Art Solomon never considered purchasing a Minor League Baseball franchise during the first 60 years of his life but that all changed in 2004.
It was then he met a woman named Sally, fell in love quickly and thought the best engagement present he could buy for her — a passionate baseball fan from Rhode Island — was the Triple-A Pawtucket Red Sox.
Unfortunately for Solomon, then-PawSox owner Ben Mondor had no interest in selling.
“Reality had crushed my dream of a happy, Hollywood-movie-type ending with Sally and me seated in the stadium, and the outfield video board flashing the message, ‘Sally, the PawSox is my Gift to You, Art.’” Solomon wrote in his new book “Making It in the Minors.”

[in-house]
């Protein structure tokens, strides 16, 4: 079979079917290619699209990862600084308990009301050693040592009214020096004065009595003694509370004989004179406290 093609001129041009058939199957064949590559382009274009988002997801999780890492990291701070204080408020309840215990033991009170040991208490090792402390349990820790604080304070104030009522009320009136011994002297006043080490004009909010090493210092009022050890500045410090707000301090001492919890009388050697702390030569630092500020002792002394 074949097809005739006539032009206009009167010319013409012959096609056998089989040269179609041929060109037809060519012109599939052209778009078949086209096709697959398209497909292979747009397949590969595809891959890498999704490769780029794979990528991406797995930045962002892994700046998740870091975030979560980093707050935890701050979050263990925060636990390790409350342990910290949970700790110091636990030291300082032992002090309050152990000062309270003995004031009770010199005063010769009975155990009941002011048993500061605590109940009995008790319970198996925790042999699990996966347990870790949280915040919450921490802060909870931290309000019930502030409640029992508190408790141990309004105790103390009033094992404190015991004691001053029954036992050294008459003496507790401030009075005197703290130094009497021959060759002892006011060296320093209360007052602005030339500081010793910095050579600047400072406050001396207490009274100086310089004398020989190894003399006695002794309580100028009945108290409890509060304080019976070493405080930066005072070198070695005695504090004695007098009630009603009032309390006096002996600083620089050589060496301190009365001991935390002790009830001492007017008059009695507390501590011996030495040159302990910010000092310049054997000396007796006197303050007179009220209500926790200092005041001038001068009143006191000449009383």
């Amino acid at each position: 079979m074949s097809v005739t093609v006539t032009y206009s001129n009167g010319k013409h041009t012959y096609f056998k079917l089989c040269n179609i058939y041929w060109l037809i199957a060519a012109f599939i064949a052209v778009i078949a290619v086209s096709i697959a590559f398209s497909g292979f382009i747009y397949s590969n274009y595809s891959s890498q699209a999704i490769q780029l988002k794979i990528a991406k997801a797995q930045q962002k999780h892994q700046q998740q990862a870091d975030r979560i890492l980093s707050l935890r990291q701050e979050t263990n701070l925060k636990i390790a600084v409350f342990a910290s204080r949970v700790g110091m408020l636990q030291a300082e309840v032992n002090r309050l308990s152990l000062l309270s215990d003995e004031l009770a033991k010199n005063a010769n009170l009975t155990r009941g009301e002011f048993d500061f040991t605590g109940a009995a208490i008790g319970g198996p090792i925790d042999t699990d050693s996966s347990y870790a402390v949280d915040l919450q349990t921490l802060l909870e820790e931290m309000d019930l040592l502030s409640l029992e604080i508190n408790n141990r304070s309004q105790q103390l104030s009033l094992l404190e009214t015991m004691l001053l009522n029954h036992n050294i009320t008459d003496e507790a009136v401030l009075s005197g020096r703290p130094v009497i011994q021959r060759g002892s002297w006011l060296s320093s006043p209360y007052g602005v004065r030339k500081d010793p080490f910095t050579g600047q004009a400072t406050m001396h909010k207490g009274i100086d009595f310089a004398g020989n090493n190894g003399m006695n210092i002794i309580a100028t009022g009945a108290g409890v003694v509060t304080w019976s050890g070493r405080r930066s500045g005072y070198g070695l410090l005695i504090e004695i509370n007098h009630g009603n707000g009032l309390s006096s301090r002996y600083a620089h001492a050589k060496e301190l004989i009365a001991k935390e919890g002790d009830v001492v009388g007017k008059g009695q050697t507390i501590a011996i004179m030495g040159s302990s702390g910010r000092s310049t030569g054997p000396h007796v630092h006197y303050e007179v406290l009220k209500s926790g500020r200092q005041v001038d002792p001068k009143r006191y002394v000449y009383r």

But four months later, Game Plan LLC, the consulting and investment banking company Solomon had help him inquire about the availability of the PawSox, informed him that the owner of the Double-A New Hampshire Fisher Cats, an affiliate of the Toronto Blue Jays, was looking either to sell a share or the entire franchise.
To make a long story short, Solomon wrote another type of happy ending for himself. He not only married Sally but he also now owns two teams — the Double-A New Hampshire Fisher Cats in Manchester and the Single-A Bowling Green Hot Rods, an affiliate of the Tampa Bay Rays — and he is enjoying his new life in baseball quite a bit.
In “Making It in the Minors,” which is available now, Solomon shares with readers tips on developing relationships with local businesses/advertisers and government leaders, and ways his and other minor league teams have promoted their product, earned profit, and helped within the community. He also discusses the economics in the majors and minors.
The book not only is targeted for those interested and involved in sports management and those in business but also for avid sports fans.